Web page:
The faith of the common man in the country is shaken to the core by such shocking and outrageous orders such as the kind which have been passed by the Single Judge. We are sorry to say but a lot of complaints are coming against certain Judges of the Allahabad High Court relating to their integrity. Some Judges have their kith and kin practising in the same Court, and within a few years of starting practice the sons or relations of the Judge become multi-millionaires, have huge bank balances, luxurious cars, huge houses and are enjoying a luxurious life. This is a far cry from the days when the sons and other relatives of Judges could derive no benefit from their relationship and had to struggle at the bar like any other lawyer.
We do not mean to say that all lawyers who have close relations as Judges of the High Court are misusing that relationship. Some are scrupulously taking care that no one should lift a finger on this account. However, others are shamelessly taking advantage of this relationship. There are other serious complaints also against some Judges of the High Court.
The Allahabad High Court really needs some house cleaning (both Allahabad and Lucknow Bench), and we request Hon'ble the Chief Justice of the High Court to do the needful, even if he has to take some strong measures, including recommending transfers of the incorrigibles. We entirely agree with the view taken by the Learned Division Bench in the impugned judgment. In view of the foregoing, we find no merit in this petition which is accordingly dismissed.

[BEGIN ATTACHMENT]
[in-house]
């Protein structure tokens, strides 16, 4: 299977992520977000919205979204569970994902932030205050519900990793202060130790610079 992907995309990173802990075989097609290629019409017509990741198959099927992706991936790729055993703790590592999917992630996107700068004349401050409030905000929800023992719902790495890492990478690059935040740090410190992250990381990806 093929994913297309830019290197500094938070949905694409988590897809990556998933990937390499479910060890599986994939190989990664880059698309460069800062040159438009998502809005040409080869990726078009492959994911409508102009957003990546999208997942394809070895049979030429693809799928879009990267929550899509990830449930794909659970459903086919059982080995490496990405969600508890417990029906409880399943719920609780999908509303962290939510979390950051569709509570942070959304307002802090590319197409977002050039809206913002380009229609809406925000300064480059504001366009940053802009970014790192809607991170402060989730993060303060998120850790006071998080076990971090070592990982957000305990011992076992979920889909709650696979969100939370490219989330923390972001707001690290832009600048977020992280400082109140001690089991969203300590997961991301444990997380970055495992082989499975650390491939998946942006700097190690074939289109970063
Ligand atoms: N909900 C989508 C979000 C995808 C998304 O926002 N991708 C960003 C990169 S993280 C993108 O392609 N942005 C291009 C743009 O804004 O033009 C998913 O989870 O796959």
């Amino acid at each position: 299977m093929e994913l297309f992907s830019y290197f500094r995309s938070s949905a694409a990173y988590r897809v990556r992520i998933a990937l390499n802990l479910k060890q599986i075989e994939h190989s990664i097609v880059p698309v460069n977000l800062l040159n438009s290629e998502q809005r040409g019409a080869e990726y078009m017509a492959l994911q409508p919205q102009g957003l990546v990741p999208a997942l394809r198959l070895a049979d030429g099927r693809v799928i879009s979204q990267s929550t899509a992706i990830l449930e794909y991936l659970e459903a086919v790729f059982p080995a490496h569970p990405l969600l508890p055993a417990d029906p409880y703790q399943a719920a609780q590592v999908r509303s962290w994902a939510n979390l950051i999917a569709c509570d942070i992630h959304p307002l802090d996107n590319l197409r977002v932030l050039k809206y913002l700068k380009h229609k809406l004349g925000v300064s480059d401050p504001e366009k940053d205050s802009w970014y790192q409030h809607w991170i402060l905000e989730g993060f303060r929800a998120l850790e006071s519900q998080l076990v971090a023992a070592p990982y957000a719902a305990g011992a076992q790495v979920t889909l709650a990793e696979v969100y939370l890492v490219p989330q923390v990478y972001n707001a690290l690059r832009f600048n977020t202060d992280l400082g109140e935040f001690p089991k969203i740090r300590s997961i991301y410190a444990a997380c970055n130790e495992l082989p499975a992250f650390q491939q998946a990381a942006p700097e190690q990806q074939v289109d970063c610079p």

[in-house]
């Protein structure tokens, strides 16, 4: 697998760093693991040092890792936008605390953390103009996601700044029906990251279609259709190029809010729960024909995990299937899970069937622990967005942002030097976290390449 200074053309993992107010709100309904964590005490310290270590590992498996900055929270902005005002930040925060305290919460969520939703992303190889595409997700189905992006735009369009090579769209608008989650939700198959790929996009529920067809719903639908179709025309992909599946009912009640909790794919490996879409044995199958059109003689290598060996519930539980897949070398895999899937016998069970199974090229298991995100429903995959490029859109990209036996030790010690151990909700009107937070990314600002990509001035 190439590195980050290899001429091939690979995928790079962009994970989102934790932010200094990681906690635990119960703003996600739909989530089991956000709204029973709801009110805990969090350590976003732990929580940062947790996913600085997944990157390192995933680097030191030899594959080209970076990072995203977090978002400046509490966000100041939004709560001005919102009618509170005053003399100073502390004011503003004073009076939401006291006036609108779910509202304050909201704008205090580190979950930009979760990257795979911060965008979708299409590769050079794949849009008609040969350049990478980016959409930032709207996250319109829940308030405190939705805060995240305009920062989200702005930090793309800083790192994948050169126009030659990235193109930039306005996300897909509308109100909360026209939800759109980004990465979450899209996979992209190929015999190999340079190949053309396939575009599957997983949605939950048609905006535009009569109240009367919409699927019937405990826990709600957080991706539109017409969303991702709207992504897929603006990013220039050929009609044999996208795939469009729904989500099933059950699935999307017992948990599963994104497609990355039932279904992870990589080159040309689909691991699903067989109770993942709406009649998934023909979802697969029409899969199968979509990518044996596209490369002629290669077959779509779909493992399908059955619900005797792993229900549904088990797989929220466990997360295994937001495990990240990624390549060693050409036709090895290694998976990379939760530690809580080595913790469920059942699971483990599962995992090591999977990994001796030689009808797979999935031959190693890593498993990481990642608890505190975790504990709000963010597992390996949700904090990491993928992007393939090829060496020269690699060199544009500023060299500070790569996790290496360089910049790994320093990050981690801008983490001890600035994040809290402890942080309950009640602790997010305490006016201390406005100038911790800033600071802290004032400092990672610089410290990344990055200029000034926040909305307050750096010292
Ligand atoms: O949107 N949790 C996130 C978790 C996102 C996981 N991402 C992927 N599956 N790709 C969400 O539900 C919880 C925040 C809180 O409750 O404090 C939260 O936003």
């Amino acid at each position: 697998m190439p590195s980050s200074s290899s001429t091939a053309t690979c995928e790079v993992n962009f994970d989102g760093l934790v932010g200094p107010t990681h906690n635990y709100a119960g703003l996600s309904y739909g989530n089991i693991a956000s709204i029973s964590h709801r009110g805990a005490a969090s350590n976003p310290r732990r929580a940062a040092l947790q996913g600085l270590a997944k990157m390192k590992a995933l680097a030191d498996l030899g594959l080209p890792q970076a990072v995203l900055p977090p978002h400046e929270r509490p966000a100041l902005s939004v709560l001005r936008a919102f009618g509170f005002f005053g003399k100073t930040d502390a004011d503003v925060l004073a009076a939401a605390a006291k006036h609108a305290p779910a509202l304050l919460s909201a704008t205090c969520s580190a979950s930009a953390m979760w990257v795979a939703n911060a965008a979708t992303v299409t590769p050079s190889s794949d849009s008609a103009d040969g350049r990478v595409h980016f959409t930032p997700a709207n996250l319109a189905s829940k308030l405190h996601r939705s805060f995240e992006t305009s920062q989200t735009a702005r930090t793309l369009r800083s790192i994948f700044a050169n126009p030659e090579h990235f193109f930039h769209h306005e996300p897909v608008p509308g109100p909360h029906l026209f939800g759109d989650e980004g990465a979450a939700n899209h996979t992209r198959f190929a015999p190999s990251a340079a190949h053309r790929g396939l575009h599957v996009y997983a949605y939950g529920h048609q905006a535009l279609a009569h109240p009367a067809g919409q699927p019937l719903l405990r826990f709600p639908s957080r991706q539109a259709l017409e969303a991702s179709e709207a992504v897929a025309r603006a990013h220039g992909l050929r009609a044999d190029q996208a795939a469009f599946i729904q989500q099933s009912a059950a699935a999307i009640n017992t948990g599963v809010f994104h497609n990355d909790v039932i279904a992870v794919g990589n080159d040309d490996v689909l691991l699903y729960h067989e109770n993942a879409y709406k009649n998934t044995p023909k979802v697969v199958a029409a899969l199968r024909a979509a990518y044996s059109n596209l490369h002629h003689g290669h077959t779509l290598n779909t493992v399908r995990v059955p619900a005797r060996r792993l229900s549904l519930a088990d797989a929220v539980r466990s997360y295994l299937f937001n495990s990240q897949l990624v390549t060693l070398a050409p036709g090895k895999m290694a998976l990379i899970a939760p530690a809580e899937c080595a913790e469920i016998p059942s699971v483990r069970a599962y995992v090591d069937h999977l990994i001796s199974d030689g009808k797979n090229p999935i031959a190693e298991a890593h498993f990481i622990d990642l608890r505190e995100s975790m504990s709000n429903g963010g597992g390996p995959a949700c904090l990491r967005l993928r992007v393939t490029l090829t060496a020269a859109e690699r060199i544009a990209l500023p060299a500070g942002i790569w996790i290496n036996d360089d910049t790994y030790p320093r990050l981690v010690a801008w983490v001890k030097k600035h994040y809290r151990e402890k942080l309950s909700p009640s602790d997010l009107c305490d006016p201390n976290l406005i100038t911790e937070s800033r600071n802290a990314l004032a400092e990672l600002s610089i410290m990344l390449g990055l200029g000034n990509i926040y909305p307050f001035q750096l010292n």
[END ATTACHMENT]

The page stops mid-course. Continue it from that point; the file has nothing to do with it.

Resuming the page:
Find a copy of the order here.

Justice V.B. Gupta Retires

Justice V.B. Gupta of the Delhi High Court bid farewell amidst a Full court reference this week. Justice Gupta, was born on November 25th, 1948. After completing his schooling, he pursued Four year’s specialized Diploma Course in Hotel Management from Institute of Hotel Management, Pusa, Delhi. After working for few months in leading hotels of India, he left this profession. He completed his graduation from Delhi University and later on obtained LL.B. Degree from Delhi University in 1972 and was enrolled as an Advocate on 09.10.1972. 

After practicing at Bar in Delhi for few months, he qualified for Delhi Judicial Service and was appointed as Sub-Judge on 01.02.1973. After a tenure of five years as Sub-Judge, was appointed as Metropolitan Magistrate dealing with Economic Offence Cases pertaining to Essential Commodities Act, Income-tax Act and Prevention of Food Adulteration Act. Thereafter, he worked as Addl. Rent Controller and Presiding Officer, Motor Accident Claims Tribunal (MACT). 

In 1991, he was promoted to Delhi Higher Judicial Service and was posted as Additional Chief Metropolitan Magistrate, dealing with Economic Offence Cases under the Companies Act and Income-tax Act.